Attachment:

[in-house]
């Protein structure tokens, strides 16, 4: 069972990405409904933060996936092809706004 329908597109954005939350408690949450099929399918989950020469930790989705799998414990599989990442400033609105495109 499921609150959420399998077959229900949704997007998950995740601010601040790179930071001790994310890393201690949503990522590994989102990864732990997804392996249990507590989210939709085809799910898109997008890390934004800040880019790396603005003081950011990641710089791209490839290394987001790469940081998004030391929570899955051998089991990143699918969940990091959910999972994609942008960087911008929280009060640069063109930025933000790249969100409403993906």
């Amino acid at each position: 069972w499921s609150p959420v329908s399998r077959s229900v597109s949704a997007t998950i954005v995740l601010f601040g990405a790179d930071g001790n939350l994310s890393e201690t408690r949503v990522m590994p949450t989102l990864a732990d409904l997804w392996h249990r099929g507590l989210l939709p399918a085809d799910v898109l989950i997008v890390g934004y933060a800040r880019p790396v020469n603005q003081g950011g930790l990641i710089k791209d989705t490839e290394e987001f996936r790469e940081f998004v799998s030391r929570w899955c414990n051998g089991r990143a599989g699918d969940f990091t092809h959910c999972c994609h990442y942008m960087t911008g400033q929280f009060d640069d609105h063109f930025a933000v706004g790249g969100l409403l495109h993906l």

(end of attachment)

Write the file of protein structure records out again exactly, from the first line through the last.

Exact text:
[in-house]
């Protein structure tokens, strides 16, 4: 069972990405409904933060996936092809706004 329908597109954005939350408690949450099929399918989950020469930790989705799998414990599989990442400033609105495109 499921609150959420399998077959229900949704997007998950995740601010601040790179930071001790994310890393201690949503990522590994989102990864732990997804392996249990507590989210939709085809799910898109997008890390934004800040880019790396603005003081950011990641710089791209490839290394987001790469940081998004030391929570899955051998089991990143699918969940990091959910999972994609942008960087911008929280009060640069063109930025933000790249969100409403993906």
């Amino acid at each position: 069972w499921s609150p959420v329908s399998r077959s229900v597109s949704a997007t998950i954005v995740l601010f601040g990405a790179d930071g001790n939350l994310s890393e201690t408690r949503v990522m590994p949450t989102l990864a732990d409904l997804w392996h249990r099929g507590l989210l939709p399918a085809d799910v898109l989950i997008v890390g934004y933060a800040r880019p790396v020469n603005q003081g950011g930790l990641i710089k791209d989705t490839e290394e987001f996936r790469e940081f998004v799998s030391r929570w899955c414990n051998g089991r990143a599989g699918d969940f990091t092809h959910c999972c994609h990442y942008m960087t911008g400033q929280f009060d640069d609105h063109f930025a933000v706004g790249g969100l409403l495109h993906l």